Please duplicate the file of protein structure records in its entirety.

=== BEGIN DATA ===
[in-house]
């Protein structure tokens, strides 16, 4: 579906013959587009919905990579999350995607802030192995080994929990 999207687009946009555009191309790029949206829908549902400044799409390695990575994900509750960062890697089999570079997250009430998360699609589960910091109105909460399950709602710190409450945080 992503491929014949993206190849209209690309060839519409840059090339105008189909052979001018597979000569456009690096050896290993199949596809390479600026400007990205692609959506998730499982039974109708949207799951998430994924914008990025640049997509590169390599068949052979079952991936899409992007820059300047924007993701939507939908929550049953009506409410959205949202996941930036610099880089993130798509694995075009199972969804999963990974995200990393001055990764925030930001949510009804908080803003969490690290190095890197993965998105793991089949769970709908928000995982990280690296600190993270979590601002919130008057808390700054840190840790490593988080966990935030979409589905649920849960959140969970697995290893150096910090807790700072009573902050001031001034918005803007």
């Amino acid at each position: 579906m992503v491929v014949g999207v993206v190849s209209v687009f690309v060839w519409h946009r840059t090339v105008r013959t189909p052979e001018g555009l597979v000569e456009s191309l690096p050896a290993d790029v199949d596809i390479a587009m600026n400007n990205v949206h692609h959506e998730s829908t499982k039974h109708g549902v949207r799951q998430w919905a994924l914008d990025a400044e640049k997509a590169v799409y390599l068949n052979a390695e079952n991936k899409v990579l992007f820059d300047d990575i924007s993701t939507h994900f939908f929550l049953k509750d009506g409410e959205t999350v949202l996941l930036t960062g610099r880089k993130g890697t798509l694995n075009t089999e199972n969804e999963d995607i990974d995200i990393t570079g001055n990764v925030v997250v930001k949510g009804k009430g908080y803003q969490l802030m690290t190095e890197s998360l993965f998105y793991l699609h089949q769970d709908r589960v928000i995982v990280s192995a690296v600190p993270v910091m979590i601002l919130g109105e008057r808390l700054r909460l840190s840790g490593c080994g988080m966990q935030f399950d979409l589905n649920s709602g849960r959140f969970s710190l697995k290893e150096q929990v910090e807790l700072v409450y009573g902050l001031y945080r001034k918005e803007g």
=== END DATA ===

[in-house]
């Protein structure tokens, strides 16, 4: 579906013959587009919905990579999350995607802030192995080994929990 999207687009946009555009191309790029949206829908549902400044799409390695990575994900509750960062890697089999570079997250009430998360699609589960910091109105909460399950709602710190409450945080 992503491929014949993206190849209209690309060839519409840059090339105008189909052979001018597979000569456009690096050896290993199949596809390479600026400007990205692609959506998730499982039974109708949207799951998430994924914008990025640049997509590169390599068949052979079952991936899409992007820059300047924007993701939507939908929550049953009506409410959205949202996941930036610099880089993130798509694995075009199972969804999963990974995200990393001055990764925030930001949510009804908080803003969490690290190095890197993965998105793991089949769970709908928000995982990280690296600190993270979590601002919130008057808390700054840190840790490593988080966990935030979409589905649920849960959140969970697995290893150096910090807790700072009573902050001031001034918005803007």
């Amino acid at each position: 579906m992503v491929v014949g999207v993206v190849s209209v687009f690309v060839w519409h946009r840059t090339v105008r013959t189909p052979e001018g555009l597979v000569e456009s191309l690096p050896a290993d790029v199949d596809i390479a587009m600026n400007n990205v949206h692609h959506e998730s829908t499982k039974h109708g549902v949207r799951q998430w919905a994924l914008d990025a400044e640049k997509a590169v799409y390599l068949n052979a390695e079952n991936k899409v990579l992007f820059d300047d990575i924007s993701t939507h994900f939908f929550l049953k509750d009506g409410e959205t999350v949202l996941l930036t960062g610099r880089k993130g890697t798509l694995n075009t089999e199972n969804e999963d995607i990974d995200i990393t570079g001055n990764v925030v997250v930001k949510g009804k009430g908080y803003q969490l802030m690290t190095e890197s998360l993965f998105y793991l699609h089949q769970d709908r589960v928000i995982v990280s192995a690296v600190p993270v910091m979590i601002l919130g109105e008057r808390l700054r909460l840190s840790g490593c080994g988080m966990q935030f399950d979409l589905n649920s709602g849960r959140f969970s710190l697995k290893e150096q929990v910090e807790l700072v409450y009573g902050l001031y945080r001034k918005e803007g």